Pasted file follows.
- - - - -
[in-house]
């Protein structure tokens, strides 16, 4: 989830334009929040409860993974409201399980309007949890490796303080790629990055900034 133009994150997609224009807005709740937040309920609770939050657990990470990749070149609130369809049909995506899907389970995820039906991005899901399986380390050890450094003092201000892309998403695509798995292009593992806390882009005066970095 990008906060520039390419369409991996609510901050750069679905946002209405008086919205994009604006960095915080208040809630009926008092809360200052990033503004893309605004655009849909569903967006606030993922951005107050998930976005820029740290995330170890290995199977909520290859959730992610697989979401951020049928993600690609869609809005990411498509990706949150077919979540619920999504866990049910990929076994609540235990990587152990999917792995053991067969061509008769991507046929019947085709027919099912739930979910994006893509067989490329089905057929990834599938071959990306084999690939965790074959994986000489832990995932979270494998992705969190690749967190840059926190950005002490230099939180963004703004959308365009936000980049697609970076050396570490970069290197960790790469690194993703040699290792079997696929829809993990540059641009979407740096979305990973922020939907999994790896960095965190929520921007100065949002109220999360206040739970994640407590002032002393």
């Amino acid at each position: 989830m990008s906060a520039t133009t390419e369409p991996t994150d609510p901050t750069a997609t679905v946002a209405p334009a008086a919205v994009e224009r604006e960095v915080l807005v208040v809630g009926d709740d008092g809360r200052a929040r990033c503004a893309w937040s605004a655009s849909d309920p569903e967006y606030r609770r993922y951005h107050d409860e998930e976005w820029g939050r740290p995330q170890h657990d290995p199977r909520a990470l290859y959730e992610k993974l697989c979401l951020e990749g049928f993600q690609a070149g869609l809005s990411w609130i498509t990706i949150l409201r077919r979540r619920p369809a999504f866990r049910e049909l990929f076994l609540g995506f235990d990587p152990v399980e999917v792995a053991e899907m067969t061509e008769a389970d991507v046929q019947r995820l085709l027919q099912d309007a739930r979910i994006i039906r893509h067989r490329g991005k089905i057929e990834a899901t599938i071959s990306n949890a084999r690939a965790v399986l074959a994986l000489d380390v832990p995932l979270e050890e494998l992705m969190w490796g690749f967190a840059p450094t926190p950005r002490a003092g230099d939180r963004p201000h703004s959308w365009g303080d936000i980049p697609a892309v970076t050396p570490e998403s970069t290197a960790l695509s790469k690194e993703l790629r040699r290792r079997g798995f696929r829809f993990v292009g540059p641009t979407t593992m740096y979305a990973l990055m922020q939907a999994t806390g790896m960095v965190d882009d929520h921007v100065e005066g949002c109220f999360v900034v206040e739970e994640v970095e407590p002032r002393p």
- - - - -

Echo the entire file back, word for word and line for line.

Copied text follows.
[in-house]
């Protein structure tokens, strides 16, 4: 989830334009929040409860993974409201399980309007949890490796303080790629990055900034 133009994150997609224009807005709740937040309920609770939050657990990470990749070149609130369809049909995506899907389970995820039906991005899901399986380390050890450094003092201000892309998403695509798995292009593992806390882009005066970095 990008906060520039390419369409991996609510901050750069679905946002209405008086919205994009604006960095915080208040809630009926008092809360200052990033503004893309605004655009849909569903967006606030993922951005107050998930976005820029740290995330170890290995199977909520290859959730992610697989979401951020049928993600690609869609809005990411498509990706949150077919979540619920999504866990049910990929076994609540235990990587152990999917792995053991067969061509008769991507046929019947085709027919099912739930979910994006893509067989490329089905057929990834599938071959990306084999690939965790074959994986000489832990995932979270494998992705969190690749967190840059926190950005002490230099939180963004703004959308365009936000980049697609970076050396570490970069290197960790790469690194993703040699290792079997696929829809993990540059641009979407740096979305990973922020939907999994790896960095965190929520921007100065949002109220999360206040739970994640407590002032002393």
């Amino acid at each position: 989830m990008s906060a520039t133009t390419e369409p991996t994150d609510p901050t750069a997609t679905v946002a209405p334009a008086a919205v994009e224009r604006e960095v915080l807005v208040v809630g009926d709740d008092g809360r200052a929040r990033c503004a893309w937040s605004a655009s849909d309920p569903e967006y606030r609770r993922y951005h107050d409860e998930e976005w820029g939050r740290p995330q170890h657990d290995p199977r909520a990470l290859y959730e992610k993974l697989c979401l951020e990749g049928f993600q690609a070149g869609l809005s990411w609130i498509t990706i949150l409201r077919r979540r619920p369809a999504f866990r049910e049909l990929f076994l609540g995506f235990d990587p152990v399980e999917v792995a053991e899907m067969t061509e008769a389970d991507v046929q019947r995820l085709l027919q099912d309007a739930r979910i994006i039906r893509h067989r490329g991005k089905i057929e990834a899901t599938i071959s990306n949890a084999r690939a965790v399986l074959a994986l000489d380390v832990p995932l979270e050890e494998l992705m969190w490796g690749f967190a840059p450094t926190p950005r002490a003092g230099d939180r963004p201000h703004s959308w365009g303080d936000i980049p697609a892309v970076t050396p570490e998403s970069t290197a960790l695509s790469k690194e993703l790629r040699r290792r079997g798995f696929r829809f993990v292009g540059p641009t979407t593992m740096y979305a990973l990055m922020q939907a999994t806390g790896m960095v965190d882009d929520h921007v100065e005066g949002c109220f999360v900034v206040e739970e994640v970095e407590p002032r002393p």